Are there options for hot flashes other than hormone therapy?
When women reach a certain age, many start to experience one of the rather unpleasant symptoms of menopause – hot flashes.
It’s when a sudden, intense warmth comes over your face, neck and chest, lasting only a few seconds. Your heart races, your skin reddens and your body sweats. Unfortunately, these symptoms can last up to seven years.
Hormone replacement therapy is one option for the short-term treatment of menopause symptoms, but here are some other options as recommended by the North American Menopause Society (NAMS).
Cognitive behavioral therapy and clinical hypnosis are two drug-free ways to manage symptoms. The first involves structured psychotherapy that helps better manage your body’s stress response. The latter places someone in a mental state than can help you cope with stress, anxiety and pain.
Low-dose paroxetine salt is the only U.S. Food and Drug Administration-approved non-hormonal medication for hot flashes. Other medications such as gabapentin, pregabalin, clonidine and some antidepressants have been proven at least somewhat effective for the treatment of hot flashes when compared with a placebo.
Recommended with caution
Proceed with caution if weight loss or mindfulness-based stress reduction are being considered for the specific treatment of hot flashes. Both are good for overall health and well-being but scientific studies found they don’t improve hot flashes.
Other potentially helpful therapies include S-equol (derivatives of soy isoflavones) and anesthetic injections into the stellate ganglion nerves in the neck. Small studies have had promising results, but more research is needed before they’re widely recommended for treatment.
If searching the internet, there’s a long list of supplements and herbal therapies being touted as effective treatments for hot flashes. They include: black cohosh, crinum, dioscorea, dong quai, evening primrose oil, flaxseed, ginseng, hops, maca, omega-3s, pine bark, pollen extract, puerperia and Siberian ginseng. Be careful, though. These supplements and herbal therapies either haven’t yet been studied for safety and effectiveness or currently available studies have not demonstrated effectiveness. In addition, many of these interfere with the effectiveness of other prescription medications.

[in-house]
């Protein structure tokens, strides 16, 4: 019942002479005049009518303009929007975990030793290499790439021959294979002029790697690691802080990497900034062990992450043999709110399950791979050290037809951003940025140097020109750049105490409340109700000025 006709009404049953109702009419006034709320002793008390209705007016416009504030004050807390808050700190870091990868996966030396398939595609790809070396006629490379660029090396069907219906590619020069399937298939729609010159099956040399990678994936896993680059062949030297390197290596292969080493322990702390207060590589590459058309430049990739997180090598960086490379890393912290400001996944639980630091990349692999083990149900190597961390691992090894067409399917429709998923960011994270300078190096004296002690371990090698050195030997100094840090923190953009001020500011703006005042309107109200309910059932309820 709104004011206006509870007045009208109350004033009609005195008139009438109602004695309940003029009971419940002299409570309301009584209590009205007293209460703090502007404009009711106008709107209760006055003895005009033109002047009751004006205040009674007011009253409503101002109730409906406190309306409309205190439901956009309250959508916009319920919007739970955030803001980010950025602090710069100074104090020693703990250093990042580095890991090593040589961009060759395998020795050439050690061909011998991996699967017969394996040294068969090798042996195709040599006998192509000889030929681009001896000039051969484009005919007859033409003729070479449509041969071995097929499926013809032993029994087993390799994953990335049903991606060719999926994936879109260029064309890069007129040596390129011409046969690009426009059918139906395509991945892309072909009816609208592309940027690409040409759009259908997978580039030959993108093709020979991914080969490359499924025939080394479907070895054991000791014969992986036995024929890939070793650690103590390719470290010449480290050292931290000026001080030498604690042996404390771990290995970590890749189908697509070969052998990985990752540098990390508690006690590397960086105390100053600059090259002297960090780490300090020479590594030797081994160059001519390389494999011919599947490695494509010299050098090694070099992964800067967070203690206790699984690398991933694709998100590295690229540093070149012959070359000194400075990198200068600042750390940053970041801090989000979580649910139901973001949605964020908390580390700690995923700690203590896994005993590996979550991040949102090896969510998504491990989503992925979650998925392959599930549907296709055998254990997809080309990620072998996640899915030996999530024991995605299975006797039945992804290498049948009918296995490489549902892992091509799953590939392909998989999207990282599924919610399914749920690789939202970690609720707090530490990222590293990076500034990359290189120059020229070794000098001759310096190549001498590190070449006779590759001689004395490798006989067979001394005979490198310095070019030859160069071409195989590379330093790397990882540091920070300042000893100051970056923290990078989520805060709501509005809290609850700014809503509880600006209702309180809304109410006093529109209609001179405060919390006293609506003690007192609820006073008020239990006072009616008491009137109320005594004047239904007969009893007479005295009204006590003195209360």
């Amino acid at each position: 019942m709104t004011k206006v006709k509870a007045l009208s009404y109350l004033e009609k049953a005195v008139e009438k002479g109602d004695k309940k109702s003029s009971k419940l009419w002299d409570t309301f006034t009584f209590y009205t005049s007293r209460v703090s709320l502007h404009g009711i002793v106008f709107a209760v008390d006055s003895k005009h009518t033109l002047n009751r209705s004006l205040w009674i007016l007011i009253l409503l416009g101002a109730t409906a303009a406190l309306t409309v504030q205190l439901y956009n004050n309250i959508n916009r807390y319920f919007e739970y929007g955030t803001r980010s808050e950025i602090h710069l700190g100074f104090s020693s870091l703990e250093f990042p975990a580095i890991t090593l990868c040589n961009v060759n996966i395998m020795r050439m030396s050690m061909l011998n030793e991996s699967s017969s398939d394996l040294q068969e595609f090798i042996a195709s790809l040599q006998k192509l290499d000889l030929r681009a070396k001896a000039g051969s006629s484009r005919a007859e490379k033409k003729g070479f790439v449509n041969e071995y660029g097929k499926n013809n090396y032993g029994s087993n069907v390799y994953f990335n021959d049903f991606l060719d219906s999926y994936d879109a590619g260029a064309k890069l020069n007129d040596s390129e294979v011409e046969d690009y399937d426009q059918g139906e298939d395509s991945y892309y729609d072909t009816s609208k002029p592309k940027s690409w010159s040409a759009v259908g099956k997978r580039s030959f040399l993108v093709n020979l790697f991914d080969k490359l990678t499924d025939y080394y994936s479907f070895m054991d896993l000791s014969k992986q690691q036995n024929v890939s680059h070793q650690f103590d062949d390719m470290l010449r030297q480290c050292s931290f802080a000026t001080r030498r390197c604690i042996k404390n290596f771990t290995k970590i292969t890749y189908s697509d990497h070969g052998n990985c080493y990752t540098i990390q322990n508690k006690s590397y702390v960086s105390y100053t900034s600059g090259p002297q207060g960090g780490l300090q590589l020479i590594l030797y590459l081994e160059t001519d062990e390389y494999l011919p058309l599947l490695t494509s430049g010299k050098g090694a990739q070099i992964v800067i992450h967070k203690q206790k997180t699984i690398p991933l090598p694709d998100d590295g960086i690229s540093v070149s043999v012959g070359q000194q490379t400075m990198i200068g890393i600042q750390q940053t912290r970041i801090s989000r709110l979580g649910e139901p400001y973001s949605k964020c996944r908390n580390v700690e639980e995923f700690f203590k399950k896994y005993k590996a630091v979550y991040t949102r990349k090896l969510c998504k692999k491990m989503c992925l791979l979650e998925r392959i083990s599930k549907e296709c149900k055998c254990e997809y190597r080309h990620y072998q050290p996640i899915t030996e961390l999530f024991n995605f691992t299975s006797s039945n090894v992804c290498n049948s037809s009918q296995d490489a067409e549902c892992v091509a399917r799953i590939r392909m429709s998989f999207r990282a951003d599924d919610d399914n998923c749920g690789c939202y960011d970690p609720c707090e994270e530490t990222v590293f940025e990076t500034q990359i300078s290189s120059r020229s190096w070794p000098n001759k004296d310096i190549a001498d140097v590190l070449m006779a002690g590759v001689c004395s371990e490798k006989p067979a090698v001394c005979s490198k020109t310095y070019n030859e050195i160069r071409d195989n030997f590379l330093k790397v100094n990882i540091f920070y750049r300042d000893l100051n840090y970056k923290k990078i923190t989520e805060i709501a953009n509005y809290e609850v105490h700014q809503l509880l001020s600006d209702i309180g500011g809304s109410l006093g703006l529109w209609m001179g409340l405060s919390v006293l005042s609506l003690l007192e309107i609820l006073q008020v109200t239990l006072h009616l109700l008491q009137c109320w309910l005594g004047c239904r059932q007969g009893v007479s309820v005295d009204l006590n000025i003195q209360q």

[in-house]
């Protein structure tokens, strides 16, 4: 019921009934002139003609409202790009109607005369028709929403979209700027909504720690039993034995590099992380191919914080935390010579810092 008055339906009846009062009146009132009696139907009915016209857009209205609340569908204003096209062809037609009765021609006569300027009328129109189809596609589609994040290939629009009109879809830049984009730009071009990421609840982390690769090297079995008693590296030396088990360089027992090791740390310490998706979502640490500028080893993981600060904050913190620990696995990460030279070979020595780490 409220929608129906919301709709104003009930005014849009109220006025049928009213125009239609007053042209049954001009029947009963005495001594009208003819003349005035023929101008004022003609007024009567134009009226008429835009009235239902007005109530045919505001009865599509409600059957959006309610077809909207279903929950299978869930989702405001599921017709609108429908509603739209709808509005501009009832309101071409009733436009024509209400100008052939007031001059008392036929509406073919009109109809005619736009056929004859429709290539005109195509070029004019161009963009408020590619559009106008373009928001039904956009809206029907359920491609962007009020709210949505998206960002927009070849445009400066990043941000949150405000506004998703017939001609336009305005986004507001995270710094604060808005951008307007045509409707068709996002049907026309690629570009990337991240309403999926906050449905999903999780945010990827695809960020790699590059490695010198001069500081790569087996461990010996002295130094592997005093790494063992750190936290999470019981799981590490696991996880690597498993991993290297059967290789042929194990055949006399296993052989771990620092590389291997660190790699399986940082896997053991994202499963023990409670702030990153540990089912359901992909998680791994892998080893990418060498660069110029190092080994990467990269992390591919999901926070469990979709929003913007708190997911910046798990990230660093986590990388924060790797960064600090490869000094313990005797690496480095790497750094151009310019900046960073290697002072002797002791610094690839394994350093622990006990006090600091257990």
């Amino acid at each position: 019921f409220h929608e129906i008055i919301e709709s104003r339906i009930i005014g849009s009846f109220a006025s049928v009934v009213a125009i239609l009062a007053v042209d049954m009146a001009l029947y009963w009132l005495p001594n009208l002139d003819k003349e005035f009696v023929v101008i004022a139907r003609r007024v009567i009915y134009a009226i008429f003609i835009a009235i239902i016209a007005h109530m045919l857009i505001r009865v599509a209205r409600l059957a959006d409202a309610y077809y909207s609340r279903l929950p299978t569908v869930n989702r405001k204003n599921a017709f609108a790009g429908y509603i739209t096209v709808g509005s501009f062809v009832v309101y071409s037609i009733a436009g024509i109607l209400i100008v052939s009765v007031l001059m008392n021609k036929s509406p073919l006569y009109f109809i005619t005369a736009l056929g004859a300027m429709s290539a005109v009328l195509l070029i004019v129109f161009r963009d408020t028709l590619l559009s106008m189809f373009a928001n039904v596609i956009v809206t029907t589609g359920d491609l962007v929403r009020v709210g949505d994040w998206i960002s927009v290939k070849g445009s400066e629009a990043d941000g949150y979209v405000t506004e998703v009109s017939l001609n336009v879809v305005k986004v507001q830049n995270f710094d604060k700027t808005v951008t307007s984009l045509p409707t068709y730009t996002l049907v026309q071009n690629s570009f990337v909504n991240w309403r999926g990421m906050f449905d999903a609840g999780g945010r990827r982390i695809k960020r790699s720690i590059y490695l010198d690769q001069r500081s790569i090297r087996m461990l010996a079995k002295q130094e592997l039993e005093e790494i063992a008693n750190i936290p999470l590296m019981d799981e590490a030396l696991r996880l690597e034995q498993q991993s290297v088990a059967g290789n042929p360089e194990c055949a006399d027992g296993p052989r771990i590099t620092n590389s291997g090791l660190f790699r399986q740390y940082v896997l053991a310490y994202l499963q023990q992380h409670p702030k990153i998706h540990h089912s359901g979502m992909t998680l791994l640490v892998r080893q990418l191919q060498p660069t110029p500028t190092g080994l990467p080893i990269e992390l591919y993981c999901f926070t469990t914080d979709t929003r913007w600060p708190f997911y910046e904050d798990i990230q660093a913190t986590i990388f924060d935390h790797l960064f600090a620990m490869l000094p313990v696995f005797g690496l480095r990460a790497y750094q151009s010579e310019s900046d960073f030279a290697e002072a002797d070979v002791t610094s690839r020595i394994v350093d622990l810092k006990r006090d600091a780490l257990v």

Cooling techniques and avoidance of triggers are harmless ways to combat hot flashes, but haven’t been found to be effective in scientific studies so they aren’t recommended by NAMS for treatment.
Yoga, exercise and paced respiration have been studied. They weren’t found to be effective for hot flashes. However, they may significantly help with other menopause symptoms such as weight gain and mood.
Each woman’s menopause experience is unique and the severity of symptoms varies. It’s important to target the symptoms that are most bothersome.
If hot flashes are the primary concern, there are several good treatment options. Deciding between hormonal or non-hormonal therapies will depend on the symptom severity, past medical and surgical history, family history and patient preference after weighing individual risks and benefits.
There’s also the option to do nothing. The biggest problems with hot flashes are difficulty sleeping and the potential social embarrassment caused by the heavy sweating. There are no known health risks associated with not treating hot flashes.
I suggest women consider the menopause transition as an opportunity to improve overall health – optimize BMI, start exercising regularly, incorporate stress reduction into a daily routine, establish good dietary practices and get regular health screenings.
Cynthia Evans is an Ob/Gyn at The Ohio State University Wexner Medical Center.